David S. Reynolds, a Distinguished Professor at the CUNY Graduate Center, is the author or editor of sixteen books, including Walt Whitman’s America: A Cultural ­Biography, Waking Giant: America in the Age of Jackson, and John Brown, Abolitionist. His book Abe: Abraham Lincoln in His Times will be published in September. (April 2020)


I Do, I Do, I Do, I Do…

A postcard of Brigham Young and twenty-one of his wives, 1903

Polygamy: An Early American History

by Sarah M.S. Pearsall
The Mormon leader Brigham Young had more than fifty wives. Many of them lived in adjacent homes, the Beehive House and the Lion House, in Salt Lake City, which Young founded in 1847 as the president of the Church of Jesus Christ of Latter Day Saints. Polygamy, which the Mormons …

The Popery Panic

‘Mother Abbess Strangling the Infant’; lithograph from the anti-Catholic pamphlet Popery!: As It Was and as It Is, 1845

Escaped Nuns: True Womanhood and the Campaign Against Convents in Antebellum America

by Cassandra L. Yacovazzi

Elizabeth Seton: American Saint

by Catherine O’Donnell
In the early 1830s, the Hôtel-Dieu nunnery in Montreal was reportedly the site of illicit sex and mass murder. Lecherous priests from a nearby seminary snuck in through a secret tunnel and forced themselves on nuns. Scores of babies were born, baptized, strangled, and cast into a cellar. Lime was …

Fine Specimens

Walt Whitman and his rebel soldier friend Pete Doyle, Washington, D.C., 1865

The Afterlives of Specimens: Science, Mourning, and Whitman’s Civil War

by Lindsay Tuggle

Drum-Taps: The Complete 1865 Edition

by Walt Whitman, edited by Lawrence Kramer
Americans in the second half of the nineteenth century had no sure prospect of resting in peace after death. If their bodies weren’t embalmed for public viewing or dug up for medical dissection, their bones were liable to be displayed in a museum. In some cases, their skin was used as book covers by bibliophiles and surgeons with a taste for human-hide binding. The preservation, exhumation, and exhibition of human remains become, in the hands of the literary critic Lindsay Tuggle, an illuminating basis for a provocative reassessment of America’s foremost poet, Walt Whitman.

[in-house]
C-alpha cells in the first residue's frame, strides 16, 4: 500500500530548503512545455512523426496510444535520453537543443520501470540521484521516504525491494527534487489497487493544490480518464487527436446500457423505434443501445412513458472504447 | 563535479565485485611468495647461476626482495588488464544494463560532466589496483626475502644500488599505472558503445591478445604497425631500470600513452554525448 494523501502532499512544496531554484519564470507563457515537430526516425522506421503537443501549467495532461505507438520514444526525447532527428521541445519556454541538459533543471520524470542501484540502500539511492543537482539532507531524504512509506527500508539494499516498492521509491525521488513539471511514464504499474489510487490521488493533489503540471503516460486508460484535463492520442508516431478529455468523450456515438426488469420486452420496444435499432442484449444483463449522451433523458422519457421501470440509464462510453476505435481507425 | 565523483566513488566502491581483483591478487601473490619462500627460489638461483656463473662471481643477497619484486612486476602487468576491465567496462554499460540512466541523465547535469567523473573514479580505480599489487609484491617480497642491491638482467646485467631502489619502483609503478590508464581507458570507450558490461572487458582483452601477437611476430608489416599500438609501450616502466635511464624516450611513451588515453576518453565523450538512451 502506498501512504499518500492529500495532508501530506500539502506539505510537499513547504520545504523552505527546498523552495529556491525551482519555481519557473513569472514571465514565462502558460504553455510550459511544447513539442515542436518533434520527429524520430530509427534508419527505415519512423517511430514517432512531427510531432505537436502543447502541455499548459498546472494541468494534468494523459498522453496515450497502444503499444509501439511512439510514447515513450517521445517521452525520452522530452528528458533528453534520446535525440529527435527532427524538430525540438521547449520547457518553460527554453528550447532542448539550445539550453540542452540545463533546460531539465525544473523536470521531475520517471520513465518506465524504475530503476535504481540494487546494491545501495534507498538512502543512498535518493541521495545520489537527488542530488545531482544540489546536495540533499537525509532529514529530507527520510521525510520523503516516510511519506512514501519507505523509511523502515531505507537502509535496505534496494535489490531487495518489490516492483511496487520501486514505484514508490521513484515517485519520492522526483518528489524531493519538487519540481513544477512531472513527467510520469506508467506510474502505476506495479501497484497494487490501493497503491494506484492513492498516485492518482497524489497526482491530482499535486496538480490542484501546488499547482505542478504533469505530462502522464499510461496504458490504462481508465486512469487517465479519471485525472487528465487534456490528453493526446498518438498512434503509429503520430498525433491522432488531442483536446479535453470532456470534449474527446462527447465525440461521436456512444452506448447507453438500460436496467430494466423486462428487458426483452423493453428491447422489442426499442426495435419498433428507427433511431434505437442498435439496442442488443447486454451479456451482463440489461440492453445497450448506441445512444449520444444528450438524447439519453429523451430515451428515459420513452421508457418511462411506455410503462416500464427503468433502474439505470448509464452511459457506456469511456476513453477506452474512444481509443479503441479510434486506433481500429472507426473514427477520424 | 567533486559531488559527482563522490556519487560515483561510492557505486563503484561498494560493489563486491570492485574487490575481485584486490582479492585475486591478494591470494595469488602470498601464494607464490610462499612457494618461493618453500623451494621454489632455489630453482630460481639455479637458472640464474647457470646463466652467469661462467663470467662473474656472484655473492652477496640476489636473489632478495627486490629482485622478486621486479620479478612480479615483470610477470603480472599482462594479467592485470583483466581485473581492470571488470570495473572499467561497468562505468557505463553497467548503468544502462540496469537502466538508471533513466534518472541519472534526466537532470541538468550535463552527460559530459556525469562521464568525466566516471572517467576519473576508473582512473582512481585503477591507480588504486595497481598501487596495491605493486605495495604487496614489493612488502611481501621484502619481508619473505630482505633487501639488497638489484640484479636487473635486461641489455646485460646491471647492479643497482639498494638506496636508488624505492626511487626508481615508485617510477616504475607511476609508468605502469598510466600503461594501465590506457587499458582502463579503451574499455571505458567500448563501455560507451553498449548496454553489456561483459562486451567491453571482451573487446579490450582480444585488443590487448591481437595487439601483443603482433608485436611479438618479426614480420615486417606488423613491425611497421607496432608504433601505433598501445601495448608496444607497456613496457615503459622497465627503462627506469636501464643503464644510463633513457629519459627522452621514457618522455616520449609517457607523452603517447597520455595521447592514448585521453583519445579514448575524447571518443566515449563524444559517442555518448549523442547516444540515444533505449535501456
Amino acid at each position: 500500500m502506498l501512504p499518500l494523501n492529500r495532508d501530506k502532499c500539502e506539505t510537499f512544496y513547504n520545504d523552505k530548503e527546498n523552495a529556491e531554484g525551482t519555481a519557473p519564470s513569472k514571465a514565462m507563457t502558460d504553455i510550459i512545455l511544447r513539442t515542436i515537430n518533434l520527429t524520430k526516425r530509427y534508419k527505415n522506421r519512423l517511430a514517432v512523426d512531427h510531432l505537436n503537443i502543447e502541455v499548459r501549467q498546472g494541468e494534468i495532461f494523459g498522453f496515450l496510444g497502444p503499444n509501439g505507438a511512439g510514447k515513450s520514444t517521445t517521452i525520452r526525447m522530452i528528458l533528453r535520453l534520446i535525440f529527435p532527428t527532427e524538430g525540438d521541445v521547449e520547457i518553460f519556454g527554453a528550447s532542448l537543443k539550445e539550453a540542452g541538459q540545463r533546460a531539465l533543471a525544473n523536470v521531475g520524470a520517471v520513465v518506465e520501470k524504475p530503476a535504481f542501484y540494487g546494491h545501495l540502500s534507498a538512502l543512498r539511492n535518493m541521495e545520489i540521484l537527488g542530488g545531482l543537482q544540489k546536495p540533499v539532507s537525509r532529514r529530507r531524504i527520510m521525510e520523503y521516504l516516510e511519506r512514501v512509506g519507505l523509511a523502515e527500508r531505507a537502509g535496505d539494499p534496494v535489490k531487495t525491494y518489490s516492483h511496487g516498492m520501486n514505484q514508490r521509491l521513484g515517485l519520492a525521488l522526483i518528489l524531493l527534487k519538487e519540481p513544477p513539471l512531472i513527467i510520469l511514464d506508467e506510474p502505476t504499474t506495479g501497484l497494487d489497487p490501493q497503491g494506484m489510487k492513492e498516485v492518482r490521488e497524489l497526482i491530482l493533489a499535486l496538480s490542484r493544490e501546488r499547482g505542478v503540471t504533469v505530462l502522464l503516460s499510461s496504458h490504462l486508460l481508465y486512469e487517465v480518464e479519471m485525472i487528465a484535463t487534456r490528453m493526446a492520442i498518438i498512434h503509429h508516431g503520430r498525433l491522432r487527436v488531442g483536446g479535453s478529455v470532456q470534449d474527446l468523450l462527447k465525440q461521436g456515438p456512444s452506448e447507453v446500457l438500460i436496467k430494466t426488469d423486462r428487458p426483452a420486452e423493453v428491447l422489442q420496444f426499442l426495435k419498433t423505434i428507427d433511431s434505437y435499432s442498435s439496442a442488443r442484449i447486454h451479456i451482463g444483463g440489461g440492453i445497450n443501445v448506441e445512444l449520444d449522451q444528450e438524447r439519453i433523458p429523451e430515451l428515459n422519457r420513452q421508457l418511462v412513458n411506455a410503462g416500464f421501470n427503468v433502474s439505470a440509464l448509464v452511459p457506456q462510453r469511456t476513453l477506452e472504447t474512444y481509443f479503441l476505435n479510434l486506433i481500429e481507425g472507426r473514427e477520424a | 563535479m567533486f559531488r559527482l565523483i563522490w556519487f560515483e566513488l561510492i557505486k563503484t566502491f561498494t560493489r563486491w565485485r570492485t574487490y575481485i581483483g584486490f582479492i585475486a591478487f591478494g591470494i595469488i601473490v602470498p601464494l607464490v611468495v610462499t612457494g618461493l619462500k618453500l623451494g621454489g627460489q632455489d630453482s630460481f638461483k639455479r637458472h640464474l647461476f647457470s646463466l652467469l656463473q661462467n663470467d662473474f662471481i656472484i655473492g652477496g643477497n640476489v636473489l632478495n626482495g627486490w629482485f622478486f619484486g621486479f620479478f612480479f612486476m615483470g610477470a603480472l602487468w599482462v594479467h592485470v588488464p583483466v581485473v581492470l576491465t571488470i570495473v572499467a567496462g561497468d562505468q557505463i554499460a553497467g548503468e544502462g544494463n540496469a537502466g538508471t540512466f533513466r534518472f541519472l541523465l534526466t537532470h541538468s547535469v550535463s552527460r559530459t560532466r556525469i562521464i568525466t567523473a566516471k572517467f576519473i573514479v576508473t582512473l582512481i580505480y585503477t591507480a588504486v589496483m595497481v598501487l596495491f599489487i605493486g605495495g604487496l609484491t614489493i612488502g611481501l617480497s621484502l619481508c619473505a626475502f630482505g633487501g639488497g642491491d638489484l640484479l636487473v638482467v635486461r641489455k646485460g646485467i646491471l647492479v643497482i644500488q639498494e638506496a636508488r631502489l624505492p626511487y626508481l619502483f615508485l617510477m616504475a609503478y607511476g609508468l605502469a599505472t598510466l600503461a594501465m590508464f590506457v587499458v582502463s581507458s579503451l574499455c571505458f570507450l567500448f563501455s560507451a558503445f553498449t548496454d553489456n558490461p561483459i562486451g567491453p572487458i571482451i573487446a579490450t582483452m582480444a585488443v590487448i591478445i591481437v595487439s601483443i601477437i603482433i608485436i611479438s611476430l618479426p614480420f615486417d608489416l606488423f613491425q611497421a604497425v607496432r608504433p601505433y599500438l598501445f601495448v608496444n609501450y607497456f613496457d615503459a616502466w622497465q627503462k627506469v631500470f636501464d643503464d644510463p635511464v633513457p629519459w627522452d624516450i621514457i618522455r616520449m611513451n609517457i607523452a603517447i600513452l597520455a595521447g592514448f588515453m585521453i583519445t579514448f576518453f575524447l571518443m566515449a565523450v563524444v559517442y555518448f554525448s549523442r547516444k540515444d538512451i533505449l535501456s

The Slave Owners’ Foreign Policy

A slave family, Savannah, Georgia, early 1860s

This Vast Southern Empire: Slaveholders at the Helm of American Foreign Policy

by Matthew Karp
The US Civil War was once commonly interpreted as a conflict between a progressive North, industrially strong and committed to a powerful central government, and a backward South that clung to states’ rights and agrarianism in its effort to preserve slavery. In this reading, proposed most influentially by the late …

Our Ruinous Betrayal of Indians and Black Americans

‘Battle of the Thames—Death of Tecumseh’; engraving by William Wellstood after a painting by Alonzo Chappel, 1882

Bind Us Apart: How Enlightened Americans Invented Racial Segregation

by Nicholas Guyatt
A nineteenth-century mural in the Illinois state capitol building is remarkably progressive about race. It depicts the Virginian Edward Coles in 1819, bound for Illinois on a flatboat on the Ohio River, liberating the seventeen slaves he had brought with him. Not hinted at by the mural is the disquieting …

The Commander of Civil War History

James M. McPherson giving a tour of Shiloh National Military Park, Tennessee, 2008

Embattled Rebel: Jefferson Davis as Commander in Chief

by James M. McPherson

The War That Forged a Nation: Why the Civil War Still Matters

by James M. McPherson
By early April 1865, the Confederacy was in free fall. William Tecumseh Sherman had cut a swath of destruction through Georgia and the Carolinas. On April 2, Ulysses S. Grant broke Robert E. Lee’s line at Petersburg, Virginia. The next day Grant took Richmond, the Confederate capital. Abraham Lincoln arrived …